Several years ago I first heard coach and physical therapist Charlie Weingroff explain what he coined a “packed neck” position and it’s importance. This is essentially a neutral spine position when you break it down. However, with the kettlebell swing and in some cases the deadlift, that neutral spine position is often lost. Meaning that the pictures above and below, although representing what is common, are not ideal.
Why is this important? As Charlie states “From a mechanical level, the neck will impact everywhere else in the body…. What you do in one part of your spine will effect what happens in other parts of your spine.” In the case of this neck extension, joint centration is lost and therefore deep spinal stabilization.
I’ll admit that prior to hearing Charlie’s logical but fierce argument for why looking forward during the backswing is wrong, I hadn’t put a lot of thought into it. Some people I coached had their “heads down” a little more than others but the hinging and hip snap was on point. However, when Charlie speaks I listen and often apply the best I know how. So, slowly but surely I started to ask those I worked with to tuck their chin at the bottom of the swing, make a double chin, or any number of other cues to get the desired effect. I have learned that this is not always an easy change for people as they need to move their eye position from the floor (when the bell is back) to out in front of them (when hips are extended). It may feel awkward at first especially if you’ve been doing swings for a long time with your eyes always out in front.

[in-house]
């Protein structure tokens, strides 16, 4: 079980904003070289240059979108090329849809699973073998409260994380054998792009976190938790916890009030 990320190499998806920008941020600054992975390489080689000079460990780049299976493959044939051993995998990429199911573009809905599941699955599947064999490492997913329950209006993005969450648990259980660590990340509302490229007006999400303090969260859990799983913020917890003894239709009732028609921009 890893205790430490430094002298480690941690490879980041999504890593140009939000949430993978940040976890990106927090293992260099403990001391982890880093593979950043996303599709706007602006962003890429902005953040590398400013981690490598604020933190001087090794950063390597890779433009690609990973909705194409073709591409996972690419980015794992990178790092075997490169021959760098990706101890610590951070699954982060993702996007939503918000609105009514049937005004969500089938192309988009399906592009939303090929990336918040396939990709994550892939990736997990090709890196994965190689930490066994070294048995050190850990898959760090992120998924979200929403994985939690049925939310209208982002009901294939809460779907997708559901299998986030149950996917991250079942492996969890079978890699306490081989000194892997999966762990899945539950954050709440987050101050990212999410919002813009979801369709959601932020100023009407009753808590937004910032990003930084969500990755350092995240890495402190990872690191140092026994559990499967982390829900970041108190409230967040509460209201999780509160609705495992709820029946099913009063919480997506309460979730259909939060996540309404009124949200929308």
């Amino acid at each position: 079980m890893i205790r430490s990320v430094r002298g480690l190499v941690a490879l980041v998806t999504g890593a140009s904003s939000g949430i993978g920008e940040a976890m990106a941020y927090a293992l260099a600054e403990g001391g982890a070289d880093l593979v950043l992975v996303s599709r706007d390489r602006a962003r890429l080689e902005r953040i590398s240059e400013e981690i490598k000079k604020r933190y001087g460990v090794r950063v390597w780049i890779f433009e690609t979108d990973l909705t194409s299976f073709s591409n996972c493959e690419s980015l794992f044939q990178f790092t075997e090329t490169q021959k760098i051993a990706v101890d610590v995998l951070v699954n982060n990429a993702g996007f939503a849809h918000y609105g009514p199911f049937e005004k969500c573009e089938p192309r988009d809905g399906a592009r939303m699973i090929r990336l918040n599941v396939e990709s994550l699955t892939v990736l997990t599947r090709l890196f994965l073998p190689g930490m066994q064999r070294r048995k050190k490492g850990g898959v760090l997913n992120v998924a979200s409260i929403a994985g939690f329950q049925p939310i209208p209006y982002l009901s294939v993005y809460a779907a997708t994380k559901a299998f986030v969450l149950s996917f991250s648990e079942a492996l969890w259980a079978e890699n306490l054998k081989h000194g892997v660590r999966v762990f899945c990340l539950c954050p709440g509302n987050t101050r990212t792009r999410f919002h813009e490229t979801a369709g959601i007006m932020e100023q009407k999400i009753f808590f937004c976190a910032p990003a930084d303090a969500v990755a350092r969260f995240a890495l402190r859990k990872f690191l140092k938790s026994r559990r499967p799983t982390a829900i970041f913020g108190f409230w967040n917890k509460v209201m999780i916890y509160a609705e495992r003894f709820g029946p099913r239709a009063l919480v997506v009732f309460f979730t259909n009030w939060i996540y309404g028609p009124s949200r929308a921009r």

Perhaps my most important observation is that it simply makes people better (also part of Charlie’s argument). Yes that’s a broad term but I know what better is when I see it. I have frequently seen what looks like a pretty darn good swing but with the neck extended, cued the person to change their head position to that in the above picture, and immediately seen a swing that is simply better from head to toe. The hinge is better, it’s more crisp and just clearly done more effectively.
– Mike Baltren